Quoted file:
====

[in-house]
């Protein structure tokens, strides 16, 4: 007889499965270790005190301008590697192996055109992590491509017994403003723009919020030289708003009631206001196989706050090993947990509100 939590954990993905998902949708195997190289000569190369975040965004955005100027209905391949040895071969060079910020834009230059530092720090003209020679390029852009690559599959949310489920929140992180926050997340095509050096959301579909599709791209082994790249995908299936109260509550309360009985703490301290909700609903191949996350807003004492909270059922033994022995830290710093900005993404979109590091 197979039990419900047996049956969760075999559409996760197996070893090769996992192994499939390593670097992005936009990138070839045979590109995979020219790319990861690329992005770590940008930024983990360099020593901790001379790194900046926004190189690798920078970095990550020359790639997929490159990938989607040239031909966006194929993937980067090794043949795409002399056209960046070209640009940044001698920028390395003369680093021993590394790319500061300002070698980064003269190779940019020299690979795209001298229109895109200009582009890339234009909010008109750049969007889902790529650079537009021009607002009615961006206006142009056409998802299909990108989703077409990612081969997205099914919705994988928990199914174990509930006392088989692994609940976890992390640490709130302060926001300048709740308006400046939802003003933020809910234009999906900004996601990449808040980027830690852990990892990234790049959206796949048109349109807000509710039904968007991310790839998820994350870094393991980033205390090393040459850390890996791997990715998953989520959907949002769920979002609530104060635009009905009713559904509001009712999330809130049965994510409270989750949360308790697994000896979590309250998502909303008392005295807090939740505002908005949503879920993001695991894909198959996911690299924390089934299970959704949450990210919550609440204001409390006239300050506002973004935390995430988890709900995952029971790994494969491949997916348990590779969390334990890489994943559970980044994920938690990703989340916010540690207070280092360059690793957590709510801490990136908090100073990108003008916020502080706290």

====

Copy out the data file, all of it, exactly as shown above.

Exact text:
[in-house]
């Protein structure tokens, strides 16, 4: 007889499965270790005190301008590697192996055109992590491509017994403003723009919020030289708003009631206001196989706050090993947990509100 939590954990993905998902949708195997190289000569190369975040965004955005100027209905391949040895071969060079910020834009230059530092720090003209020679390029852009690559599959949310489920929140992180926050997340095509050096959301579909599709791209082994790249995908299936109260509550309360009985703490301290909700609903191949996350807003004492909270059922033994022995830290710093900005993404979109590091 197979039990419900047996049956969760075999559409996760197996070893090769996992192994499939390593670097992005936009990138070839045979590109995979020219790319990861690329992005770590940008930024983990360099020593901790001379790194900046926004190189690798920078970095990550020359790639997929490159990938989607040239031909966006194929993937980067090794043949795409002399056209960046070209640009940044001698920028390395003369680093021993590394790319500061300002070698980064003269190779940019020299690979795209001298229109895109200009582009890339234009909010008109750049969007889902790529650079537009021009607002009615961006206006142009056409998802299909990108989703077409990612081969997205099914919705994988928990199914174990509930006392088989692994609940976890992390640490709130302060926001300048709740308006400046939802003003933020809910234009999906900004996601990449808040980027830690852990990892990234790049959206796949048109349109807000509710039904968007991310790839998820994350870094393991980033205390090393040459850390890996791997990715998953989520959907949002769920979002609530104060635009009905009713559904509001009712999330809130049965994510409270989750949360308790697994000896979590309250998502909303008392005295807090939740505002908005949503879920993001695991894909198959996911690299924390089934299970959704949450990210919550609440204001409390006239300050506002973004935390995430988890709900995952029971790994494969491949997916348990590779969390334990890489994943559970980044994920938690990703989340916010540690207070280092360059690793957590709510801490990136908090100073990108003008916020502080706290």